Sustainable fashion

These fabrics are already revolutionizing the fashion industry

Fot. Ksenia Chernaya/Pexels.com
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The future belongs to smart materials, derived from non-obvious raw materials, recycled or chemically modified. See that they don’t harm the environment.

The clothing industry is a huge contributor to global water pollution, carbon emissions, animal exploitation and human rights abuses (factories often employ children, no rules are followed, labour laws are a sham).

Fortunately, we can name quite a few materials of the future, thanks to which not only the fashion industry will benefit from it, but also our planet. The vision of sustainable fashion should not be just a dream, but a real action.

Synthetic fur

In the past, only natural fur was worn, causing great suffering to animals such as foxes, minks, chinchillas and many others. It was a symbol of luxury, wealth and elegance.

Fortunately, as consumer awareness and companies and animal rights organizations grew, the search for alternatives began. Great Britain was the first country to ban the breeding of animals for their fur. It was followed by others. The Fur Free Retailer program brings together producers of fur-free textiles. It includes such global brands as Stella McCartney, Victoria Beckham, Calvin Klein, Hugo Boss, Giorgio Armani, Chanel, Michael Kors, Gucci and Prada, among many chain stores.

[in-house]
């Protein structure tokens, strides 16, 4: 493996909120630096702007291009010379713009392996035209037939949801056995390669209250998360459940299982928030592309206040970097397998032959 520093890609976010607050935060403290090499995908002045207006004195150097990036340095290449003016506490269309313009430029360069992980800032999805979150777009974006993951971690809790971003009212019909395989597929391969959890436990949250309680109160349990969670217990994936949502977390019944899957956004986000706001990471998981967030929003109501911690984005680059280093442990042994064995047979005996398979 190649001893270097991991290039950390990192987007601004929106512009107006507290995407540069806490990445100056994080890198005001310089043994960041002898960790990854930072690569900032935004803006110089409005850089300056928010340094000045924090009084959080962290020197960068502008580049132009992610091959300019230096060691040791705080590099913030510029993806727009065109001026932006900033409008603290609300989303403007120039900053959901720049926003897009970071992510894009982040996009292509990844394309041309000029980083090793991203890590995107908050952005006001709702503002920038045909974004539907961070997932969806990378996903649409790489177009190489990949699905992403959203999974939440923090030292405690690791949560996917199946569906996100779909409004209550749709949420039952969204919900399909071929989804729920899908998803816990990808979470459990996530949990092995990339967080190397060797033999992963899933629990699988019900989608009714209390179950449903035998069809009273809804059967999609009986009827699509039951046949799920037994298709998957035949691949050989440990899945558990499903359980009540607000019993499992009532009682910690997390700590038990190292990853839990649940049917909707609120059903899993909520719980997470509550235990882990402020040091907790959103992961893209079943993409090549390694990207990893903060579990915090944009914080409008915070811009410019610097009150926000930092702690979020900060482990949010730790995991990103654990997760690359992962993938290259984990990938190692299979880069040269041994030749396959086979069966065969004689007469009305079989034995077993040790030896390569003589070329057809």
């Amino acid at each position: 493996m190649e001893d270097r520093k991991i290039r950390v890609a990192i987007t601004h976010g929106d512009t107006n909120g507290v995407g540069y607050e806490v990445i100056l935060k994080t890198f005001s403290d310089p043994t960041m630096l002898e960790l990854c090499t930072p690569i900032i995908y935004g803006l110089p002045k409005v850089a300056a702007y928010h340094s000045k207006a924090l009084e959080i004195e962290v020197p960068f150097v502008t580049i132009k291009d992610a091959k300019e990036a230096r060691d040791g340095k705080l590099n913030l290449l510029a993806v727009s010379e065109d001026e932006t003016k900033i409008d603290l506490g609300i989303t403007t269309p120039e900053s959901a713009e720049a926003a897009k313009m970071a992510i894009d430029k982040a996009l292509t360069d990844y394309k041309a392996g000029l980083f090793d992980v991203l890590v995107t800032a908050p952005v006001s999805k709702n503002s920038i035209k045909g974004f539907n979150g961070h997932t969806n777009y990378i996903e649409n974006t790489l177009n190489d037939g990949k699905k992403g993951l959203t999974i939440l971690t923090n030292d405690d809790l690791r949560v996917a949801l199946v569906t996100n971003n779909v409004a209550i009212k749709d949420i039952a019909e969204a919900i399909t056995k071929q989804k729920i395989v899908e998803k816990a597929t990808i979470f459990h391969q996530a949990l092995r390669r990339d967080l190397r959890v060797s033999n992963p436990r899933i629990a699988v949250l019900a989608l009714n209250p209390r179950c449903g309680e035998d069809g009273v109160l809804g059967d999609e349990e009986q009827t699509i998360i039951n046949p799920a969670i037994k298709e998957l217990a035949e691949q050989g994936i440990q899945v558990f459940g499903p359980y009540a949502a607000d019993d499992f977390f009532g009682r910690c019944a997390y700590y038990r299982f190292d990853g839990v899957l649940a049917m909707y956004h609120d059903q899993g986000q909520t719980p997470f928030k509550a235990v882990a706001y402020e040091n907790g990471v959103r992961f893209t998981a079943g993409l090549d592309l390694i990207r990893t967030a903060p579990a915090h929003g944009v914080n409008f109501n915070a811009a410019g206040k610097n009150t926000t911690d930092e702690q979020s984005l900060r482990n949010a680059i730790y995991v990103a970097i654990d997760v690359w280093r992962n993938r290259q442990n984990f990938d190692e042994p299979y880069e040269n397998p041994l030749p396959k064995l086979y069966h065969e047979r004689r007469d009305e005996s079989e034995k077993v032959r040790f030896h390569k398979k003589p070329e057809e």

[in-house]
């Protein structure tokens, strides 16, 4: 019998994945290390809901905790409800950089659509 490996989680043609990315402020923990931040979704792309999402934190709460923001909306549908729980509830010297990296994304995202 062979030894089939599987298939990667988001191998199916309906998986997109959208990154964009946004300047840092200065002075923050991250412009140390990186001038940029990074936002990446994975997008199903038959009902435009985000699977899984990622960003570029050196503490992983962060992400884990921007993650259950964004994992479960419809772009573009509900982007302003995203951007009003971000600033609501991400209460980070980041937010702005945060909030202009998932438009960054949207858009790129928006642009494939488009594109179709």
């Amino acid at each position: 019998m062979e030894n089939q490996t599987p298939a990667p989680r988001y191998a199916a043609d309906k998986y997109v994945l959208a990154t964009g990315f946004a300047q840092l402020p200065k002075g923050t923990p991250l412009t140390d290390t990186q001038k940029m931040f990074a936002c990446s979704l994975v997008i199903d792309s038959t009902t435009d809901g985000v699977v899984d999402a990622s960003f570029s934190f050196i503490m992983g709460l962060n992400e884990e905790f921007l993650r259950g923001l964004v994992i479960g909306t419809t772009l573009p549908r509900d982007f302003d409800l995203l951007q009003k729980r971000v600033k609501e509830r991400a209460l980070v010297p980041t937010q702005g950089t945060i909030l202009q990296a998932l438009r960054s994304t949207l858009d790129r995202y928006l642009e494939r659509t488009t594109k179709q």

Now the synthetic fur industry is at such a high level that artificial fur imitates natural fur almost perfectly. They are made mainly of modacrylic.

Piñatex

This strange sounding name is made from the skin of pineapple leaves, which are simply waste from agricultural production. The resulting material is flexible, waterproof and durable, and does not require cultivation in the ground, water consumption or the use of fertilizers.

Apple skin

Leather made from apples has also appeared on the market. It is suitable for making shoes, clothes, accessories and even sofas. The resulting fabric is eco-friendly, completely biodegradable and resistant to damage.

See also: Leather shoes made of pineapple, grapes and apples. Meet the Polish brand Bohema Clothing

Mylo

Yet another substitute for suede animal skin, this time coming from a special species of mushroom. Mylo is short for mycelium, or mycelium whose cells are laboratory propagated. The resulting fabric is not only eco-friendly, but additionally waterproof, durable and non-toxic.

Orange Fiber

The mass production of orange juice involves leaving behind even more waste. It turns out that orange peel can be made into a perfect imitation of an exclusive material like silk.

Synthetic spider thread

A synthetic version of silk spider thread has been made from bacteria with appropriately modified DNA. The resulting fabric, though delicate, is characterized by incredible mechanical strength and resistance to extreme temperatures. It is also flexible and does not dissolve in water.

Intelligent clothing

The development of electronic technologies is advanced and interferes even in the textile market. What does it consist of? Clothes are supposed to measure temperature, transmitting this data via a mobile application and then adjusting thermal conditions in the room, as well as monitor cardiovascular diseases, alert about a fall (sensors in the shoes of the elderly) or measure the pulse

See also: Digital clothes. Are we waiting for another fashion revolution?

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